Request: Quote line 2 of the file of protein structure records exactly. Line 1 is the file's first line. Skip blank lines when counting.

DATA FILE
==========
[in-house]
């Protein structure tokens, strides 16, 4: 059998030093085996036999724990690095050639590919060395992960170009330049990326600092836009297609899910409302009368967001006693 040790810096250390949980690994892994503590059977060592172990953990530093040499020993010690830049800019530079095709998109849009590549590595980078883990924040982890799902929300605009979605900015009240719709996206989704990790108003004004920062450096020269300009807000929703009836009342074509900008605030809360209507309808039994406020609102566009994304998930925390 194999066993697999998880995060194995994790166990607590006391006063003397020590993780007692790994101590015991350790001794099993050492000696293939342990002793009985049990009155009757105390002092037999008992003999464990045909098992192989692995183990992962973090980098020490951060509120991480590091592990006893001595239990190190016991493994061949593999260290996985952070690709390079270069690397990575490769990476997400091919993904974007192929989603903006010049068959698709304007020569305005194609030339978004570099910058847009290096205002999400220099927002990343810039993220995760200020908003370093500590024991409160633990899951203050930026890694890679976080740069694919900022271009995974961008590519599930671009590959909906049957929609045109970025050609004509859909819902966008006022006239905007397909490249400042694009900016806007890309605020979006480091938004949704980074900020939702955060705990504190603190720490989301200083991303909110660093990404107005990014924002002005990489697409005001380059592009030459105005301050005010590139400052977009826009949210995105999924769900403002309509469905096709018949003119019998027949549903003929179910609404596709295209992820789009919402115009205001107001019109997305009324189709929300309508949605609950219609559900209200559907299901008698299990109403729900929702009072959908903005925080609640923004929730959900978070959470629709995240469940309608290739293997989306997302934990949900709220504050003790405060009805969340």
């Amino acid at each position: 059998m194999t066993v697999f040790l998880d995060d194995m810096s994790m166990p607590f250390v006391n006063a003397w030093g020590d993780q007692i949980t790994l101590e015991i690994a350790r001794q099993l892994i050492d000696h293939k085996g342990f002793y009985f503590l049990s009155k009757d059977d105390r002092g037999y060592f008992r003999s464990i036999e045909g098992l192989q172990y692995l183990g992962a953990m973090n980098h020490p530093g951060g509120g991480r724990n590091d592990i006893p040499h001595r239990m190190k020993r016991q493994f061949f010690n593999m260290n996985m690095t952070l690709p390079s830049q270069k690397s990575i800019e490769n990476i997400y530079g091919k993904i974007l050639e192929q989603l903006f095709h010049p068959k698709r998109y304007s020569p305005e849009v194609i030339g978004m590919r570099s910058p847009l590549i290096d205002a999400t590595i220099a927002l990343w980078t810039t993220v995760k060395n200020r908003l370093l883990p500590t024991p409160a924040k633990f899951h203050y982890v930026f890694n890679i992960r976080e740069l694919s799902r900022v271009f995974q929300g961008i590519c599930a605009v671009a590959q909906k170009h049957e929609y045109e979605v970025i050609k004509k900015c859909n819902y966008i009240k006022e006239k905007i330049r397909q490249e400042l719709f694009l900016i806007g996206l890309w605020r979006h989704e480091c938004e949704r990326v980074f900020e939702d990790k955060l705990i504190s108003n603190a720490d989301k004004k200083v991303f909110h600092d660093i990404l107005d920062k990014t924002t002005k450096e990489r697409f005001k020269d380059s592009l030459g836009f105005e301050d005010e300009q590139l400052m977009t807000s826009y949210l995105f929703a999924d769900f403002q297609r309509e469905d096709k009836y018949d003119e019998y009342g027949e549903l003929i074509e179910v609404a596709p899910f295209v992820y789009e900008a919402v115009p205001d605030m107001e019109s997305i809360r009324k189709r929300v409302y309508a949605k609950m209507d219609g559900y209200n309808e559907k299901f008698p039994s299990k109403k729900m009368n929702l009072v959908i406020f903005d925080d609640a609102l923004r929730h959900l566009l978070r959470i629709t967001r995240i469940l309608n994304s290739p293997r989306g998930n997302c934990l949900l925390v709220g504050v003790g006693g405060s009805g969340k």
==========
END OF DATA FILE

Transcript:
């Protein structure tokens, strides 16, 4: 059998030093085996036999724990690095050639590919060395992960170009330049990326600092836009297609899910409302009368967001006693 040790810096250390949980690994892994503590059977060592172990953990530093040499020993010690830049800019530079095709998109849009590549590595980078883990924040982890799902929300605009979605900015009240719709996206989704990790108003004004920062450096020269300009807000929703009836009342074509900008605030809360209507309808039994406020609102566009994304998930925390 194999066993697999998880995060194995994790166990607590006391006063003397020590993780007692790994101590015991350790001794099993050492000696293939342990002793009985049990009155009757105390002092037999008992003999464990045909098992192989692995183990992962973090980098020490951060509120991480590091592990006893001595239990190190016991493994061949593999260290996985952070690709390079270069690397990575490769990476997400091919993904974007192929989603903006010049068959698709304007020569305005194609030339978004570099910058847009290096205002999400220099927002990343810039993220995760200020908003370093500590024991409160633990899951203050930026890694890679976080740069694919900022271009995974961008590519599930671009590959909906049957929609045109970025050609004509859909819902966008006022006239905007397909490249400042694009900016806007890309605020979006480091938004949704980074900020939702955060705990504190603190720490989301200083991303909110660093990404107005990014924002002005990489697409005001380059592009030459105005301050005010590139400052977009826009949210995105999924769900403002309509469905096709018949003119019998027949549903003929179910609404596709295209992820789009919402115009205001107001019109997305009324189709929300309508949605609950219609559900209200559907299901008698299990109403729900929702009072959908903005925080609640923004929730959900978070959470629709995240469940309608290739293997989306997302934990949900709220504050003790405060009805969340």